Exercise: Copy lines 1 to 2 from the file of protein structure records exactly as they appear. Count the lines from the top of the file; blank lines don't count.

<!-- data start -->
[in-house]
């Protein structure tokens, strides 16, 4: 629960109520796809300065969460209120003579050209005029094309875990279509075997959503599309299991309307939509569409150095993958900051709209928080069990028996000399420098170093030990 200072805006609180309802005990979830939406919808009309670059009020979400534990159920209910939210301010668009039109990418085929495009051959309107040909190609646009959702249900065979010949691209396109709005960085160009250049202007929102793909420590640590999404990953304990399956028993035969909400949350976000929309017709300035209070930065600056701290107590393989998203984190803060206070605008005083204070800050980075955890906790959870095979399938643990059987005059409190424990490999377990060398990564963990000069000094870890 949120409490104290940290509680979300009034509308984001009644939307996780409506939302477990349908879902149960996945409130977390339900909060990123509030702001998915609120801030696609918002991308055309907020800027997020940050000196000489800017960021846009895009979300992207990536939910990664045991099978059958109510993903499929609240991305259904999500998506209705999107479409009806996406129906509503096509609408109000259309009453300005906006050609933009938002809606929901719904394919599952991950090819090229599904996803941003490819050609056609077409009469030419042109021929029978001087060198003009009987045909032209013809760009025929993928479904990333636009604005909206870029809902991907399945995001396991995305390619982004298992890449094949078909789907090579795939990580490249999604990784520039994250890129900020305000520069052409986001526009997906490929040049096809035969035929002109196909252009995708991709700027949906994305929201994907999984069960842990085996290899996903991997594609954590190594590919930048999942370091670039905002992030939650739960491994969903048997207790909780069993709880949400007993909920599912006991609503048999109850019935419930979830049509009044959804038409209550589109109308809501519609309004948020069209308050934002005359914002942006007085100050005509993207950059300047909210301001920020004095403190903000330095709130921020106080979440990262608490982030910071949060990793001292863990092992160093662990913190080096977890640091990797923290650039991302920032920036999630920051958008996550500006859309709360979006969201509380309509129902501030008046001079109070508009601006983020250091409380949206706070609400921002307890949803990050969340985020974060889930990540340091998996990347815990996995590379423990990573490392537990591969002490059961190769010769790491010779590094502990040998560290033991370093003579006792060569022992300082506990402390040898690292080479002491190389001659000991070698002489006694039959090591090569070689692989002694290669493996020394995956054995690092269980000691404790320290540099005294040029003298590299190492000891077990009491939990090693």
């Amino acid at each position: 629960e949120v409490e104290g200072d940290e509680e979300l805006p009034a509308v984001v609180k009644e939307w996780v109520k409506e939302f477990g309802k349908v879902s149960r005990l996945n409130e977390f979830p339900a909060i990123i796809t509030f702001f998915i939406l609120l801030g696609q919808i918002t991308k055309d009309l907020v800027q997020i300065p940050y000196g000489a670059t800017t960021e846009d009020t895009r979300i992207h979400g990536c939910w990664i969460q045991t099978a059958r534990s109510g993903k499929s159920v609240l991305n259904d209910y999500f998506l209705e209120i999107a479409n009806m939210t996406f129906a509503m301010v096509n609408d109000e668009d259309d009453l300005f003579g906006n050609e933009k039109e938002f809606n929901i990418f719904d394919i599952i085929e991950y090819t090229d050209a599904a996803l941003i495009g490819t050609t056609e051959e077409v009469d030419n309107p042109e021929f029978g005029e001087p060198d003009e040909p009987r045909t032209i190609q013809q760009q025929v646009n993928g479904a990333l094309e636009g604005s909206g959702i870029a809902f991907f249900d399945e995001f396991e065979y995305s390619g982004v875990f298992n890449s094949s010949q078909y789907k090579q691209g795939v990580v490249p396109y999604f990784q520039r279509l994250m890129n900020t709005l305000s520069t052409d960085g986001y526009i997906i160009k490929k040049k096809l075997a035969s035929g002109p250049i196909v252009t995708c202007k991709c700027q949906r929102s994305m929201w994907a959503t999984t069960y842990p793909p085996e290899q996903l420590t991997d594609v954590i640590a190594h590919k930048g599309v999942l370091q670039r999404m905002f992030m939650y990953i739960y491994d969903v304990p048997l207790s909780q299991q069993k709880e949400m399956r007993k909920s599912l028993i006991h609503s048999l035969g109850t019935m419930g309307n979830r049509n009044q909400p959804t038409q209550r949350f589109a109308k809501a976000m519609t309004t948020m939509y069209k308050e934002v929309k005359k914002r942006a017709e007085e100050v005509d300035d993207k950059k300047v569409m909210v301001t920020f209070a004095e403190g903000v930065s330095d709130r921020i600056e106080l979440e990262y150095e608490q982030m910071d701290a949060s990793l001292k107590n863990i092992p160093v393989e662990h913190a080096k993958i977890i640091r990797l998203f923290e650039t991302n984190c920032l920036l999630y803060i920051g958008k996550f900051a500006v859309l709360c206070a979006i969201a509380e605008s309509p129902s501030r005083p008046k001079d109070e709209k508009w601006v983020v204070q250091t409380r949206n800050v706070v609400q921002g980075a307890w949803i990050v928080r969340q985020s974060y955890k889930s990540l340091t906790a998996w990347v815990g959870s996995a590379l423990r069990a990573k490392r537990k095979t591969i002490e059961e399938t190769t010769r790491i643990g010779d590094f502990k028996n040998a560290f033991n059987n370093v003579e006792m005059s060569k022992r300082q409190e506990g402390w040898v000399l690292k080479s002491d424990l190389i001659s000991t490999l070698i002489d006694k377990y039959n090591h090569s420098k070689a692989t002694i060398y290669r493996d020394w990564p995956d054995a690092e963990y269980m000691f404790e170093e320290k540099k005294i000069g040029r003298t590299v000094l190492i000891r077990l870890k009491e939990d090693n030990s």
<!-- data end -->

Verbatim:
[in-house]
């Protein structure tokens, strides 16, 4: 629960109520796809300065969460209120003579050209005029094309875990279509075997959503599309299991309307939509569409150095993958900051709209928080069990028996000399420098170093030990 200072805006609180309802005990979830939406919808009309670059009020979400534990159920209910939210301010668009039109990418085929495009051959309107040909190609646009959702249900065979010949691209396109709005960085160009250049202007929102793909420590640590999404990953304990399956028993035969909400949350976000929309017709300035209070930065600056701290107590393989998203984190803060206070605008005083204070800050980075955890906790959870095979399938643990059987005059409190424990490999377990060398990564963990000069000094870890 949120409490104290940290509680979300009034509308984001009644939307996780409506939302477990349908879902149960996945409130977390339900909060990123509030702001998915609120801030696609918002991308055309907020800027997020940050000196000489800017960021846009895009979300992207990536939910990664045991099978059958109510993903499929609240991305259904999500998506209705999107479409009806996406129906509503096509609408109000259309009453300005906006050609933009938002809606929901719904394919599952991950090819090229599904996803941003490819050609056609077409009469030419042109021929029978001087060198003009009987045909032209013809760009025929993928479904990333636009604005909206870029809902991907399945995001396991995305390619982004298992890449094949078909789907090579795939990580490249999604990784520039994250890129900020305000520069052409986001526009997906490929040049096809035969035929002109196909252009995708991709700027949906994305929201994907999984069960842990085996290899996903991997594609954590190594590919930048999942370091670039905002992030939650739960491994969903048997207790909780069993709880949400007993909920599912006991609503048999109850019935419930979830049509009044959804038409209550589109109308809501519609309004948020069209308050934002005359914002942006007085100050005509993207950059300047909210301001920020004095403190903000330095709130921020106080979440990262608490982030910071949060990793001292863990092992160093662990913190080096977890640091990797923290650039991302920032920036999630920051958008996550500006859309709360979006969201509380309509129902501030008046001079109070508009601006983020250091409380949206706070609400921002307890949803990050969340985020974060889930990540340091998996990347815990996995590379423990990573490392537990591969002490059961190769010769790491010779590094502990040998560290033991370093003579006792060569022992300082506990402390040898690292080479002491190389001659000991070698002489006694039959090591090569070689692989002694290669493996020394995956054995690092269980000691404790320290540099005294040029003298590299190492000891077990009491939990090693």